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. Last Updated: 07/27/2016

Europe Anxious About Belarus

MINSK, Belarus -- Saying that Europe was poised between "hope and fear" over the future of democracy in Belarus, a delegation from the European Parliament has severely criticized President Alexander Lukashenko's assault on his political opponents and threatened to withhold a team of observers for elections he is trying to orchestrate for the fall.

The election struggle puts the country of 10 million wedged between Russia and Poland at a critical junction. Lukashenko is seeking to restore the legitimacy of his government after he disbanded a democratically elected parliament in 1996, installed his own rump parliament and extended his term to 2001 in a referendum that was widely condemned as rigged

The opposition, which includes many leading figures who helped separate Belarus from the Soviet Union in 1991, is simply trying to remove Lukashenko by forcing him to submit to a fair election, which they say he will lose. And if he refuses to conduct such an election, several opposition leaders say they will carry on the battle as best they can.

Mikhail Chigir, who was Lukashenko's first prime minister before breaking with him over the 1996 dissolution of parliament, said Thursday that he intended to run for parliament this fall and for president next spring if Lukashenko would allow genuine elections.

"I am going to continue this struggle and I have no intention of stopping halfway," Chigir said after enduring eight months of imprisonment and a political trial that left him stripped of any right to run for office. He hopes that decision can be reversed by pressure from Russia, Europe and the United States.

Twice this spring, tens of thousands of demonstrators took to the streets of Minsk to protest Lukashenko's authoritarian rule.

"The goal is Lukashenko himself," said Pavel Zhuk, an independent newspaper editor whose publishing enterprises have twice been shut down. "I don't think it will end quietly. The pressure just keeps getting higher and higher. Something is going to happen. There will be an explosion."

The rebuke Thursday from the visiting Europeans, who have been trying to push Lukashenko into talks with the opposition to guarantee fair elections, comes as both the United States and Russian leaders are stepping up the pressure.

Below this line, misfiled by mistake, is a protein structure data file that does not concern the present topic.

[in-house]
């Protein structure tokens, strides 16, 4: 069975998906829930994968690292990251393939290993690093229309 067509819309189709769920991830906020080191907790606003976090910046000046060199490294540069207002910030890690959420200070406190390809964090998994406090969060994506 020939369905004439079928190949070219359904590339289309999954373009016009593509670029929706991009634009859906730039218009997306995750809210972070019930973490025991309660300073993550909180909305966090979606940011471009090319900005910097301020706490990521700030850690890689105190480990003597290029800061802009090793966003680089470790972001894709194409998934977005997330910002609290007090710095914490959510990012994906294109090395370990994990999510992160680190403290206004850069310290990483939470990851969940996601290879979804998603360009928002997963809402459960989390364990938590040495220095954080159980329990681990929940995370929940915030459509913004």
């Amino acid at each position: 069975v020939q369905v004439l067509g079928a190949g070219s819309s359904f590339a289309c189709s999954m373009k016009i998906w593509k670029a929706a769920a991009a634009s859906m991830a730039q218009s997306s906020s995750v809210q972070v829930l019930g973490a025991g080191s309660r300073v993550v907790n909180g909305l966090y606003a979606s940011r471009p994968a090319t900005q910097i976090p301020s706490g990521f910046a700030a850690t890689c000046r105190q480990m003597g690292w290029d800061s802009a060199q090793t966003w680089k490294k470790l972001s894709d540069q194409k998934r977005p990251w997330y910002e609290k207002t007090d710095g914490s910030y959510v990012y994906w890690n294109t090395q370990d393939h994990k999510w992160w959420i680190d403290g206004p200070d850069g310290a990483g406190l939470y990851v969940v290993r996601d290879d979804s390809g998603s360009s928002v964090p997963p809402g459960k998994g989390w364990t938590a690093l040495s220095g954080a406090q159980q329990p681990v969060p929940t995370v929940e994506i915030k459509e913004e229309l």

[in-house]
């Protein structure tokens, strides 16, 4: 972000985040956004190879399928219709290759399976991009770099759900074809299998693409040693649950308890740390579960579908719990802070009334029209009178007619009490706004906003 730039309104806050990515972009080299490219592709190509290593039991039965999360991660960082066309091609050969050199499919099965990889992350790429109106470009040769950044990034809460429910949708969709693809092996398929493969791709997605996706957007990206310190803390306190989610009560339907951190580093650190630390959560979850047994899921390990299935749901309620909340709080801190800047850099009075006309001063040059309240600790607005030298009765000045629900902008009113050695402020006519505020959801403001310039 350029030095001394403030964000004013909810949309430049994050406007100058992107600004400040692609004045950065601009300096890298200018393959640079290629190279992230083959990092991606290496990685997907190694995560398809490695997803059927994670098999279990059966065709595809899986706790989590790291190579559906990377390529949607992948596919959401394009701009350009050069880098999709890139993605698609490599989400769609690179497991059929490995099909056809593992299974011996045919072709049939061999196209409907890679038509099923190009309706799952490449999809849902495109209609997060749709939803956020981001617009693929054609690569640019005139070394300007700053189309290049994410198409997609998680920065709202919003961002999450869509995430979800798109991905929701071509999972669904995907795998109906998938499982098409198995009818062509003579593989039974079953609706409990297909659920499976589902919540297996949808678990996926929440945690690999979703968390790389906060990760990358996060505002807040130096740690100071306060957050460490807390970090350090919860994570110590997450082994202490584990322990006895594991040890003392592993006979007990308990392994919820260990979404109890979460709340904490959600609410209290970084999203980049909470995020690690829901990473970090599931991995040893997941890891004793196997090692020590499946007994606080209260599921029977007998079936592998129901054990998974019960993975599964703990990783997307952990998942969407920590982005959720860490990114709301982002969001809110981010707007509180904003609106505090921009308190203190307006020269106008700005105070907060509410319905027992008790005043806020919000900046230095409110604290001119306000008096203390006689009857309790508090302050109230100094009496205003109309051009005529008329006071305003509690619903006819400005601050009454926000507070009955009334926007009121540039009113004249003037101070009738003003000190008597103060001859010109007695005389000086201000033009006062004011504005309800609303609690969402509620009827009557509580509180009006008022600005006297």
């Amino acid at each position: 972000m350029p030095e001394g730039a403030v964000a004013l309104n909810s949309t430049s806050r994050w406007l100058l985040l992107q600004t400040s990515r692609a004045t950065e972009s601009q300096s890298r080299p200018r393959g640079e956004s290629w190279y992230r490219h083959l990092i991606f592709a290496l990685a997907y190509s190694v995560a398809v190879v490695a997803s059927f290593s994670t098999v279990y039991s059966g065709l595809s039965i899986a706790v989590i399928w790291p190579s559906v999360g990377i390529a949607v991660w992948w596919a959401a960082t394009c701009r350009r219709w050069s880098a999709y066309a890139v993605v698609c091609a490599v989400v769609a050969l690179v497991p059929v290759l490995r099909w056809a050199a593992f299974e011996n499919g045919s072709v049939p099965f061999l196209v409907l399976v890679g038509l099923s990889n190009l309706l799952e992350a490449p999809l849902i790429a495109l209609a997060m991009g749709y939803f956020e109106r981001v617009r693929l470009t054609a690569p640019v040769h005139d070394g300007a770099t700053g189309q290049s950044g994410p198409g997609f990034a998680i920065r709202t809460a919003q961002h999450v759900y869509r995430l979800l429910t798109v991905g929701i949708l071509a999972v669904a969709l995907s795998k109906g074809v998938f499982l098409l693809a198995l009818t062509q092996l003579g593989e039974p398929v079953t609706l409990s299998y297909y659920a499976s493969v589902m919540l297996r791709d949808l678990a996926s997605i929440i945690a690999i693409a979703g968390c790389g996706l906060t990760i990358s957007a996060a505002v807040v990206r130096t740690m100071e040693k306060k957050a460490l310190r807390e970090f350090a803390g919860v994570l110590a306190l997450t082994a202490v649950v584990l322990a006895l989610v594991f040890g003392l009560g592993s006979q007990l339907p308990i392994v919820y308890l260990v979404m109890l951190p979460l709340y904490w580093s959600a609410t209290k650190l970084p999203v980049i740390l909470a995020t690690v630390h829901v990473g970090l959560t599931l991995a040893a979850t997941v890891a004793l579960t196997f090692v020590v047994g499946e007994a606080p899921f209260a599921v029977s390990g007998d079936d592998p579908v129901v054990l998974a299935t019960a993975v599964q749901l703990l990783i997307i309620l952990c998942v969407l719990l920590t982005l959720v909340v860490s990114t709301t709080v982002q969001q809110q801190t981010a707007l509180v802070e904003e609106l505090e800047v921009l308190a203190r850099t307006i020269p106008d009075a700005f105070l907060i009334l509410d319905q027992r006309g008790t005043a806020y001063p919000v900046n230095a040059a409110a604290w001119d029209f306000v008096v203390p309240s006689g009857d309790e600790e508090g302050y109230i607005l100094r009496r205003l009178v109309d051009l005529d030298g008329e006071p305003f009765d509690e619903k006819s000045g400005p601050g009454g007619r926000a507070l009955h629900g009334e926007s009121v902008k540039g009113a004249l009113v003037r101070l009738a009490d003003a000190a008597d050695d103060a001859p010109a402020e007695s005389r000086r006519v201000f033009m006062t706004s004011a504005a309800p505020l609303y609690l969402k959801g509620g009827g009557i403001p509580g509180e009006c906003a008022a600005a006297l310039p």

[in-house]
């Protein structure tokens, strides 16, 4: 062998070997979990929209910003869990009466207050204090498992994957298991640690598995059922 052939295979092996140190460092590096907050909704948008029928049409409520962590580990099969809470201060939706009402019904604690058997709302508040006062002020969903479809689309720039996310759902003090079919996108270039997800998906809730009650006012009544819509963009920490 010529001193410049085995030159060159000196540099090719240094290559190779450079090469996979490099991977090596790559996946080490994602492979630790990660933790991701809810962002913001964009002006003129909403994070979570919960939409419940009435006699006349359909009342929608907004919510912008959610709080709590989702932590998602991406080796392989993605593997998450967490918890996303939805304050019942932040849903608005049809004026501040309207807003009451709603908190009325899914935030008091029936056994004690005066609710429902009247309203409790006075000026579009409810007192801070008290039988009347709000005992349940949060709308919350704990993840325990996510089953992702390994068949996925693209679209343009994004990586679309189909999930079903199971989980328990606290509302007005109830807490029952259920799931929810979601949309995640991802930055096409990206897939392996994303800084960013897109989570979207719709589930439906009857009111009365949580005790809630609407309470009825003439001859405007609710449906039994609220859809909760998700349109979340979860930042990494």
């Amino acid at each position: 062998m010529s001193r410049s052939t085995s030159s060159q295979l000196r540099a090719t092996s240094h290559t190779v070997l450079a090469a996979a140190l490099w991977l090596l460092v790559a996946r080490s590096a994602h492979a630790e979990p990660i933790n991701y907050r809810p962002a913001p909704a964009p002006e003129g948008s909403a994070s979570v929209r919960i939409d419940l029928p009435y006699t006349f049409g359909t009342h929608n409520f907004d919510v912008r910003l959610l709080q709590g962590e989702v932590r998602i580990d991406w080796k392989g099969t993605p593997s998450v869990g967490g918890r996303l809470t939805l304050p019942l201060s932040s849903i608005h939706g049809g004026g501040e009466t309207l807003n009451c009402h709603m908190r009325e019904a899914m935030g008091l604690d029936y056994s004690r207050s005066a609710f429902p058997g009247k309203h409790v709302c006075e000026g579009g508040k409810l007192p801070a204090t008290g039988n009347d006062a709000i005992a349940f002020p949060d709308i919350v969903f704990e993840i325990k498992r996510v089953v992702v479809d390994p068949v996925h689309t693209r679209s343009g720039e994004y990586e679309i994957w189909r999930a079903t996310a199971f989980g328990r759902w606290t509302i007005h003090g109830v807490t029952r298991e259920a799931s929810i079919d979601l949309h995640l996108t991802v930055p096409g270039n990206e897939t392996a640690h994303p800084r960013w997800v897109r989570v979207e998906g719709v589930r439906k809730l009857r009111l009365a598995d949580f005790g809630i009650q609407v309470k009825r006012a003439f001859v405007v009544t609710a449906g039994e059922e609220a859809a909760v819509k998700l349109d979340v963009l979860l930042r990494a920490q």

In Washington, the House of Representatives last month passed a nonbinding resolution condemning human rights violations and the suppression of democracy in Belarus. Several members of Congress are urging Secretary of State Madeleine Albright to meet with Belarussian opposition leaders. In Moscow, three prominent political figures, including former Prime Minister Yevgeny Primakov and the Yabloko party's leader, Grigory Yavlinsky, signed an appeal to Lukashenko this week to liberalize the election process by allowing opposition access to state-controlled news media and to election oversight. So far Lukashenko has refused to do both.

Instead of responding to his critics, Lukashenko flew to Moscow this week to meet President Vladimir Putin and the other leaders of the Commonwealth of Independent States in their first summit meeting since Putin's election in March. In Moscow, the Belarussian leader indulged in his favorite sport of baiting NATO and the West, which he said feared a "strong competitor'' on the territory of the former Soviet Union.

For that reason, he said, "Belarus will do all it can to speed up integration with Russia rather than slow down."

"Belarus," he said, "will not turn away from our Russia f there is no other great nation in the world f I mean the Soviet entity."

In Minsk, as the European delegation arrived for meetings with political leaders, two opposition members were sentenced for political offenses related to their protest activities. In the past year, several of Lukashenko's opponents have been arrested, fled the country or disappeared under suspicious circumstances.

Jan Marinus Wiersma, president of the European Parliament's committee for relations with Belarus, said meetings with Lukashenko and his aides had yielded little sign that they had made any concessions in the talks on elections. In a preemptive move, Lukashenko sent 16 amendments to the electoral code of Belarus to the current parliament, whose legitimacy is in question, but none of the amendments give the opposition a role in the electoral process.